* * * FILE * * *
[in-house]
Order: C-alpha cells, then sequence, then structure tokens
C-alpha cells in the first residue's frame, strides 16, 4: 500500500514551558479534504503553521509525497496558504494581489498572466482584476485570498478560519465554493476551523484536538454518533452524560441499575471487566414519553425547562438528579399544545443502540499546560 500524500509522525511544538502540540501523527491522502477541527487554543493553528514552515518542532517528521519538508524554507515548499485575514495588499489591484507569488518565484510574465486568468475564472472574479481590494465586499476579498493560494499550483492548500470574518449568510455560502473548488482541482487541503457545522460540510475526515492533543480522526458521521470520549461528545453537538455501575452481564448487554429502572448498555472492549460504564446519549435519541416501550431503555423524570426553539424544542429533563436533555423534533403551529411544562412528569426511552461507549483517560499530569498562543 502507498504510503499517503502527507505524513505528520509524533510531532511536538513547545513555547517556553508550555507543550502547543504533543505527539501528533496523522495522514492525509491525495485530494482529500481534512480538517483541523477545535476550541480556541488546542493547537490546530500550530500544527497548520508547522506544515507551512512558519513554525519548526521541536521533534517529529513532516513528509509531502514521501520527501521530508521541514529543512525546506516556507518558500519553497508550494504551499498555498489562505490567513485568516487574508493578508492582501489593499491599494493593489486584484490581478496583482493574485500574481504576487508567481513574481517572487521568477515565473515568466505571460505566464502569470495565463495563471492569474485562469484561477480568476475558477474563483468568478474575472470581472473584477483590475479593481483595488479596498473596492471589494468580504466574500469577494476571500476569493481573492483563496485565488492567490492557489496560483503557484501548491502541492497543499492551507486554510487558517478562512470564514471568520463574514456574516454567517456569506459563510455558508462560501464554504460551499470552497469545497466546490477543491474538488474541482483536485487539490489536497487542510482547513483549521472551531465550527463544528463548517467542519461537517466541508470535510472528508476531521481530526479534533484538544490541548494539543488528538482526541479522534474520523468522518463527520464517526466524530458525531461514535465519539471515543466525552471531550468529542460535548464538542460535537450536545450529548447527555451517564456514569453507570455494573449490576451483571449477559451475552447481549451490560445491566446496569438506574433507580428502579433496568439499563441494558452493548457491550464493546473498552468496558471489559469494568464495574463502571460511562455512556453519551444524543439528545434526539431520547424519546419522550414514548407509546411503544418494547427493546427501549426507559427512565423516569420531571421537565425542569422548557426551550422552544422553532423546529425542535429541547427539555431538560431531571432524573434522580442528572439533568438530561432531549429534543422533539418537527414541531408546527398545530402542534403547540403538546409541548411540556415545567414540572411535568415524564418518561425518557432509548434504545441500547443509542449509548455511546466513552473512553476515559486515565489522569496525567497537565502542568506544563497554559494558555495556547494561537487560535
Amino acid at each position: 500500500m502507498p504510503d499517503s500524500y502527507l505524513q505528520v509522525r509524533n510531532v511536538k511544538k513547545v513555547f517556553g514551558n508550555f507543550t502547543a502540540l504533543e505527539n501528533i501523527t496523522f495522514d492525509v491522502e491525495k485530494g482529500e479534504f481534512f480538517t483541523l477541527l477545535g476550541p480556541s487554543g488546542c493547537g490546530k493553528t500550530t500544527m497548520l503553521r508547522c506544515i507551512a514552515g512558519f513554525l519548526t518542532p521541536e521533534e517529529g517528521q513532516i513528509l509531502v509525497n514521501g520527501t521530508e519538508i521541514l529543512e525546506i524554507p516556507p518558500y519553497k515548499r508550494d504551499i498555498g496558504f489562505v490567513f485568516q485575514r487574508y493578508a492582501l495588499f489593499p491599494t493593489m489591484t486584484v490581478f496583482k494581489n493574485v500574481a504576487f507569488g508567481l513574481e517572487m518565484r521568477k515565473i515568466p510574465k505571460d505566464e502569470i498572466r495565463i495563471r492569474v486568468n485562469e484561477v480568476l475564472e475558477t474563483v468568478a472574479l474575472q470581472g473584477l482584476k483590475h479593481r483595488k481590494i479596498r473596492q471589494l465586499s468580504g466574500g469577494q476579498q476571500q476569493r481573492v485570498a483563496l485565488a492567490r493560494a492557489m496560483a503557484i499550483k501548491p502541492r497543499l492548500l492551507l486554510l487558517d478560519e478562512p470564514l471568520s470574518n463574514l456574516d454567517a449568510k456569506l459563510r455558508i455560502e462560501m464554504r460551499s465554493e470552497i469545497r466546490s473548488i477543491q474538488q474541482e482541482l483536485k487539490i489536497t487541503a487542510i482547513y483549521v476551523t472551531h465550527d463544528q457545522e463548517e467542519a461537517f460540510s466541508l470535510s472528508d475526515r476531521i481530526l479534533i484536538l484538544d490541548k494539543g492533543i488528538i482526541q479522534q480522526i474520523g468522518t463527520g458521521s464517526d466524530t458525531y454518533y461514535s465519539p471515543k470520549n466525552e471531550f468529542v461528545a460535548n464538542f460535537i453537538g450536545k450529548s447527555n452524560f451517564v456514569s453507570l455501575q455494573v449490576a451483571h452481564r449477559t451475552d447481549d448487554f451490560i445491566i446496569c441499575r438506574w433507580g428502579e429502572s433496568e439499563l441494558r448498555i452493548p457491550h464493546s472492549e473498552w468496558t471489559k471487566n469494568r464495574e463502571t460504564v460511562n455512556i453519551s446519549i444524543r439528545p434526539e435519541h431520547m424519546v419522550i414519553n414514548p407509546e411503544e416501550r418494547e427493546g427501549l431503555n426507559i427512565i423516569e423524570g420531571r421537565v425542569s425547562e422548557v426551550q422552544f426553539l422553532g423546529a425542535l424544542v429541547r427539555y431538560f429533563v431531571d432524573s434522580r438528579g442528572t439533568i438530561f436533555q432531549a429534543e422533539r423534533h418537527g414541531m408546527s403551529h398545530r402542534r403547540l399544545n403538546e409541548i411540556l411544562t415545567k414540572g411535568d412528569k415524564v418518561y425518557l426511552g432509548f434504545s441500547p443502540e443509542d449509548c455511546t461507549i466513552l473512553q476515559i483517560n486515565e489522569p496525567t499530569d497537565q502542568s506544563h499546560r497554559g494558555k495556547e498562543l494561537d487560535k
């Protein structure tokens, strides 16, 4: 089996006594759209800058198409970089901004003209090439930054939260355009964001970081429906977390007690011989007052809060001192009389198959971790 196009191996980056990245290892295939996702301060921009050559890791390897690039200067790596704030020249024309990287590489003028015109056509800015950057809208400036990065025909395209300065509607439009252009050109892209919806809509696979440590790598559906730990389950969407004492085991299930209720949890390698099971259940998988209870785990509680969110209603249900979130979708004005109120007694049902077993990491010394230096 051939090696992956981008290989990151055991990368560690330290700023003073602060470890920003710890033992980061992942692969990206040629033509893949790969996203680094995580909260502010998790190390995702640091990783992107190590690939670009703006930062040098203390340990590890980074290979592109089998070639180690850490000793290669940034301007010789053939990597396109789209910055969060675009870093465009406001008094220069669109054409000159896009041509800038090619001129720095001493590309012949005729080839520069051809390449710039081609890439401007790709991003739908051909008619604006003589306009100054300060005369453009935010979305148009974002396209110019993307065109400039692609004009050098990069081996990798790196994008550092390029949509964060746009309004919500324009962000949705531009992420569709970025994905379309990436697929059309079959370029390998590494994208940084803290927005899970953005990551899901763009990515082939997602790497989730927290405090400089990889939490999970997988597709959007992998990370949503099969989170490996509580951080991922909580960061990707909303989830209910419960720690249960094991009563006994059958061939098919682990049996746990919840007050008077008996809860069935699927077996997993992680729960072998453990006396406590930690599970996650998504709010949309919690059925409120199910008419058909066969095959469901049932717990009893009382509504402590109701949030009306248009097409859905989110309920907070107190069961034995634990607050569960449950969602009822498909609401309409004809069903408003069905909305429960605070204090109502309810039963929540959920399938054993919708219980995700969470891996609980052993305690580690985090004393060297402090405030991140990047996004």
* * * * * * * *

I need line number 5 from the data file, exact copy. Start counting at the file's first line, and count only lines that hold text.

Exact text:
């Protein structure tokens, strides 16, 4: 089996006594759209800058198409970089901004003209090439930054939260355009964001970081429906977390007690011989007052809060001192009389198959971790 196009191996980056990245290892295939996702301060921009050559890791390897690039200067790596704030020249024309990287590489003028015109056509800015950057809208400036990065025909395209300065509607439009252009050109892209919806809509696979440590790598559906730990389950969407004492085991299930209720949890390698099971259940998988209870785990509680969110209603249900979130979708004005109120007694049902077993990491010394230096 051939090696992956981008290989990151055991990368560690330290700023003073602060470890920003710890033992980061992942692969990206040629033509893949790969996203680094995580909260502010998790190390995702640091990783992107190590690939670009703006930062040098203390340990590890980074290979592109089998070639180690850490000793290669940034301007010789053939990597396109789209910055969060675009870093465009406001008094220069669109054409000159896009041509800038090619001129720095001493590309012949005729080839520069051809390449710039081609890439401007790709991003739908051909008619604006003589306009100054300060005369453009935010979305148009974002396209110019993307065109400039692609004009050098990069081996990798790196994008550092390029949509964060746009309004919500324009962000949705531009992420569709970025994905379309990436697929059309079959370029390998590494994208940084803290927005899970953005990551899901763009990515082939997602790497989730927290405090400089990889939490999970997988597709959007992998990370949503099969989170490996509580951080991922909580960061990707909303989830209910419960720690249960094991009563006994059958061939098919682990049996746990919840007050008077008996809860069935699927077996997993992680729960072998453990006396406590930690599970996650998504709010949309919690059925409120199910008419058909066969095959469901049932717990009893009382509504402590109701949030009306248009097409859905989110309920907070107190069961034995634990607050569960449950969602009822498909609401309409004809069903408003069905909305429960605070204090109502309810039963929540959920399938054993919708219980995700969470891996609980052993305690580690985090004393060297402090405030991140990047996004």